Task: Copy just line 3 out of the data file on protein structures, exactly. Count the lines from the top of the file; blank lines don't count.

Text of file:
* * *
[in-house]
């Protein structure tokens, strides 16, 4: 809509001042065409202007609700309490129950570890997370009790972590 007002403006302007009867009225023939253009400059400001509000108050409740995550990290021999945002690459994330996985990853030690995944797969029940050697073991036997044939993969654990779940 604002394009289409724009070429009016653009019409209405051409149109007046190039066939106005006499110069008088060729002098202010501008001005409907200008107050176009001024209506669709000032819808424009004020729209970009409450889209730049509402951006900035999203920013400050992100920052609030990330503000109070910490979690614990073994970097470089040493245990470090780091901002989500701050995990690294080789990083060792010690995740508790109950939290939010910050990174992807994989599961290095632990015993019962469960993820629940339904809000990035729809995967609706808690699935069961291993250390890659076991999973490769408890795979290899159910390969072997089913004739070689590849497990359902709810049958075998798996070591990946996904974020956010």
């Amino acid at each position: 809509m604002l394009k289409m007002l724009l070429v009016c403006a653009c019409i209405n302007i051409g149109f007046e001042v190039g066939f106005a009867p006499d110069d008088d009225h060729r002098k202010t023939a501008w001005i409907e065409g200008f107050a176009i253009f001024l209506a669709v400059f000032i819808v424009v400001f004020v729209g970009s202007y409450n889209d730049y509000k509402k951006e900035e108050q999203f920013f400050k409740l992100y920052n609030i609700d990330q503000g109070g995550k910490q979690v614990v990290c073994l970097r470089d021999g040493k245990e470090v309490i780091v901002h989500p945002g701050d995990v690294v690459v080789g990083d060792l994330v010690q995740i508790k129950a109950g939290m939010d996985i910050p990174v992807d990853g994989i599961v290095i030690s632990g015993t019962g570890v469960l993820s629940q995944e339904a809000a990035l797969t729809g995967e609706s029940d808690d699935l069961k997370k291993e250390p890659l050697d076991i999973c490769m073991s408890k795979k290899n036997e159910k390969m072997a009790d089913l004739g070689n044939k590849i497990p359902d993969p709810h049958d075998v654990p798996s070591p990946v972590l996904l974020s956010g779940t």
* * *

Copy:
């Amino acid at each position: 809509m604002l394009k289409m007002l724009l070429v009016c403006a653009c019409i209405n302007i051409g149109f007046e001042v190039g066939f106005a009867p006499d110069d008088d009225h060729r002098k202010t023939a501008w001005i409907e065409g200008f107050a176009i253009f001024l209506a669709v400059f000032i819808v424009v400001f004020v729209g970009s202007y409450n889209d730049y509000k509402k951006e900035e108050q999203f920013f400050k409740l992100y920052n609030i609700d990330q503000g109070g995550k910490q979690v614990v990290c073994l970097r470089d021999g040493k245990e470090v309490i780091v901002h989500p945002g701050d995990v690294v690459v080789g990083d060792l994330v010690q995740i508790k129950a109950g939290m939010d996985i910050p990174v992807d990853g994989i599961v290095i030690s632990g015993t019962g570890v469960l993820s629940q995944e339904a809000a990035l797969t729809g995967e609706s029940d808690d699935l069961k997370k291993e250390p890659l050697d076991i999973c490769m073991s408890k795979k290899n036997e159910k390969m072997a009790d089913l004739g070689n044939k590849i497990p359902d993969p709810h049958d075998v654990p798996s070591p990946v972590l996904l974020s956010g779940t």